Compensatory Afforestation

Context:  India has promised to increase its forest and tree cover as part of its international climate change commitments.

What is Compensatory Afforestation?

  • Compensatory afforestation means that every time forest land is diverted for non-forest purposes such as mining or industry, the user agency pays for planting forests over an equal area of non-forest land, or when such land is not available, twice the area of degraded forest land.
Compensatory Afforestation
Compensatory Afforestation

Compensatory Afforestation Fund (CAF) Act, 2016

  • Aim: The Act seeks to mitigate the impact of diversion of forest land for non-forest purposes by making sure through a well-defined institutional mechanism, that the funds are released and utilized quickly, efficiently and transparently.
    • The CAF Act was enacted to manage the funds collected for compensatory afforestation which till then was managed by ad hoc Compensatory Afforestation Fund Management and Planning Authority (CAMPA).
      • Adhoc CAMPA was established following the Supreme Court’s Order (T.N. Godavarman Thirumulpad Vs Union of India case) in 2006 to manage the Compensatory Afforestation Fund (CAF).
  • National and State Funds: The Act established a National Compensatory Afforestation Fund under the Public Account of India and State Compensatory Afforestation Fund under the Public Account of each state.
    • The payments made for compensatory afforestation, net present value and others related to the project will be deposited in the fund.
  • Net Present Value: The Act acknowledged the fact that newly afforested land cannot be expected to immediately start delivering the range of goods and services like timber, bamboo, fuelwood, carbon sequestration, soil conservation, water recharge, and seed dispersal that the diverted forests were providing.
    • As a result, project developers are also asked to pay for the Net Present Value (NPV) of the forests being cleared based on a calculation decided by an expert committee.
  • Distribution: The State Funds will receive 90% of the payments while National Fund will receive remaining 10%. 
  • Use of Funds: The funds can be used for the treatment of catchment areas, assisted natural generation, forest management, wildlife protection and management, relocation of villages from protected areas, managing human-wildlife conflicts, training and awareness generation, supply of wood saving devices, and allied activities.

Afforestation and Reforestation Programmes in India

  • National Mission for a Green India:  It is one of the eight Missions under the National Action Plan on Climate Change. It aims at protecting, restoring and enhancing India’s forest cover and responding to Climate Change.
  • National Afforestation Programme (NAP) Scheme: The objective of this scheme is ecological restoration of degraded forests and to develop the forest resources with peoples’ participation, with focus on improvement in livelihoods of the forest-fringe communities, especially the poor.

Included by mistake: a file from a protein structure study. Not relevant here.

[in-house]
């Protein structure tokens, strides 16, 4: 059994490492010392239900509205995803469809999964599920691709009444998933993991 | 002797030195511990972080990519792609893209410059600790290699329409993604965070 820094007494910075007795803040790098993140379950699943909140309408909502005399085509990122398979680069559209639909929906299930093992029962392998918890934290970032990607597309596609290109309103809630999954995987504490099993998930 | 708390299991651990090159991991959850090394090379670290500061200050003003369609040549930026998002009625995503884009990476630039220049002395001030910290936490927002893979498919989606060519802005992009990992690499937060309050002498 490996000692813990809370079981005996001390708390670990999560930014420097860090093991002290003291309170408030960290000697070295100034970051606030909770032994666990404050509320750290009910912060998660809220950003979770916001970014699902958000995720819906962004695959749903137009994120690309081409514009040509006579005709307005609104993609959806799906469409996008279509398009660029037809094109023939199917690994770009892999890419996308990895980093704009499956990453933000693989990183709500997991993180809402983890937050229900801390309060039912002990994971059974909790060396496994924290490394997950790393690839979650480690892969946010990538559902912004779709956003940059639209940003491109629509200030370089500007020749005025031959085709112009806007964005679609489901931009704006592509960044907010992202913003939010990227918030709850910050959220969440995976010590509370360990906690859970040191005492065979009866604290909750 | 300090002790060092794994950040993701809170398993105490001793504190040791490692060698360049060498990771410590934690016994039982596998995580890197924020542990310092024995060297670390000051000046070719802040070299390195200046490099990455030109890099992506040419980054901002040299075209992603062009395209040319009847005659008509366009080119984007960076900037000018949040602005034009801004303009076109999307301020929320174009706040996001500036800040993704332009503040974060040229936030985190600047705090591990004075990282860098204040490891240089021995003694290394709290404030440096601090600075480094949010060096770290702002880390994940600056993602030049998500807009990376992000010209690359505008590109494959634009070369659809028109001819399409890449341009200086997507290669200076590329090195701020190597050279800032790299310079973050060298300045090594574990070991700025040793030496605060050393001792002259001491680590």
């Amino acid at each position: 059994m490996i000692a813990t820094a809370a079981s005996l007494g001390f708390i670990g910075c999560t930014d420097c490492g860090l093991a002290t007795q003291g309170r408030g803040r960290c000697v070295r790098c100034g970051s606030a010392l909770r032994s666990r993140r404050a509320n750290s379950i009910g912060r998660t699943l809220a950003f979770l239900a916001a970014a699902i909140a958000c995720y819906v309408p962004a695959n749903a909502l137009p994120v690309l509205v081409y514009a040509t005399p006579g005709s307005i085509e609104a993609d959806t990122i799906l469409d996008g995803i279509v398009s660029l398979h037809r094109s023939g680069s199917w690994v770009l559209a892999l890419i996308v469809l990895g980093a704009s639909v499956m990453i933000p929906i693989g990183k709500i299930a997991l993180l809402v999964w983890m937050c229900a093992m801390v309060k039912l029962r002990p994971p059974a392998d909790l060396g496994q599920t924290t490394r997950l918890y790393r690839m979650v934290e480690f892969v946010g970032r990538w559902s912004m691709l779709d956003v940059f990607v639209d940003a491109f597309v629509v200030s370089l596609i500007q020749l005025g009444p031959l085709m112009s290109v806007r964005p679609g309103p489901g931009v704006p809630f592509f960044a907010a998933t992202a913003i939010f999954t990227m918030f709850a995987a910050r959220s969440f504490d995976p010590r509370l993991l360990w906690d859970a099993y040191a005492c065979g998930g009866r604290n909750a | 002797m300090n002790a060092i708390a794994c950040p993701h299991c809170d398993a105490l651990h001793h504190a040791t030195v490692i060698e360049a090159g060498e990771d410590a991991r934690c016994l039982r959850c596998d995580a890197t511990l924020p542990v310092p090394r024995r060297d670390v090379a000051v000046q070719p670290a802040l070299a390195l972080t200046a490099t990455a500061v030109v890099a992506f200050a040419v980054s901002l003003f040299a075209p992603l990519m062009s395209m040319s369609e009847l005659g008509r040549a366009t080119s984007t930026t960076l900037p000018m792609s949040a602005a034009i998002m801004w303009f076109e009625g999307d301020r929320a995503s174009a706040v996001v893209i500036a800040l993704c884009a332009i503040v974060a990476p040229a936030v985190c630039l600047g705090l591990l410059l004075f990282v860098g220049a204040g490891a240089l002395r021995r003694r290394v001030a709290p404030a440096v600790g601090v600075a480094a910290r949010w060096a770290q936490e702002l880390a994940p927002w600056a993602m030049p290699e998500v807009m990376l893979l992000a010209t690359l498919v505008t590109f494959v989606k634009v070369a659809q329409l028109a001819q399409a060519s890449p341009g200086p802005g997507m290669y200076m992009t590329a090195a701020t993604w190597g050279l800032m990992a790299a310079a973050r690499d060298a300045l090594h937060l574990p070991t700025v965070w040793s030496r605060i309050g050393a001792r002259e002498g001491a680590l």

• Namami Gange Programme:  It is an Integrated Conservation Mission, approved as ‘Flagship Programme’ by the Union Government in June 2014 with budget outlay of Rs.20,000 Crore to accomplish the twin objectives of effective abatement of pollution, conservation and rejuvenation of National River Ganga.
  • National Forest Policy (NFP), 1988: It encourages plantation of trees alongside roads, railway lines, rivers, streams, canals etc. under social forestry.

Problems with Compensatory Afforestation

  • Greenwashing:  According to some experts, compensatory afforestation has legitimised clearing of forests, and see it as an example of ‘greenwashing’.
    • Greenwashing is when a company purports to be environmentally conscious for marketing purposes but isn’t making any notable sustainability efforts.
    •  The contrary view is that since the clearing of forests for one or the other purpose cannot be entirely eliminated, compensatory afforestation is a good mechanism for attempting to make up for these losses to some extent.
  • Low Utilization of Funds:  The money collected for compensatory afforestation before 2016 has remained largely unutilized. Serious work on compensatory afforestation has begun only after the 2016 Act.
  • No Availability of Land: Lack of availability of suitable land remains the biggest problem for compensatory afforestation.
    • The land that is made available for afforestation usually cannot be used for any other purpose and is often extremely unsuitable for growing plantations.
  • Monoculture Plantations: Often the plantations are monocultures, meaning they contain only one species of plants. There is a lack of biodiversity. There is also biotic pressure, referring to the challenge the plantations face from nearby human habitations and cattle.
  • Reductive View of Forests:   According to some experts, the concept of compensatory afforestation works for the benefit of the biggest polluters of the planet.
    • Projects that consume good forests can engage states or private entities to undertake paid plantations in distant regions despite no compatibility in terms of the qualities of what is lost and what is to be recreated.
  • Parliamentary Standing Committee on Science and Technology, Environment and Forests (PSC) Report: According to the report, CAF Act 2016 has no time frame for creating compensatory forests, and is highly bureaucratic in operations.

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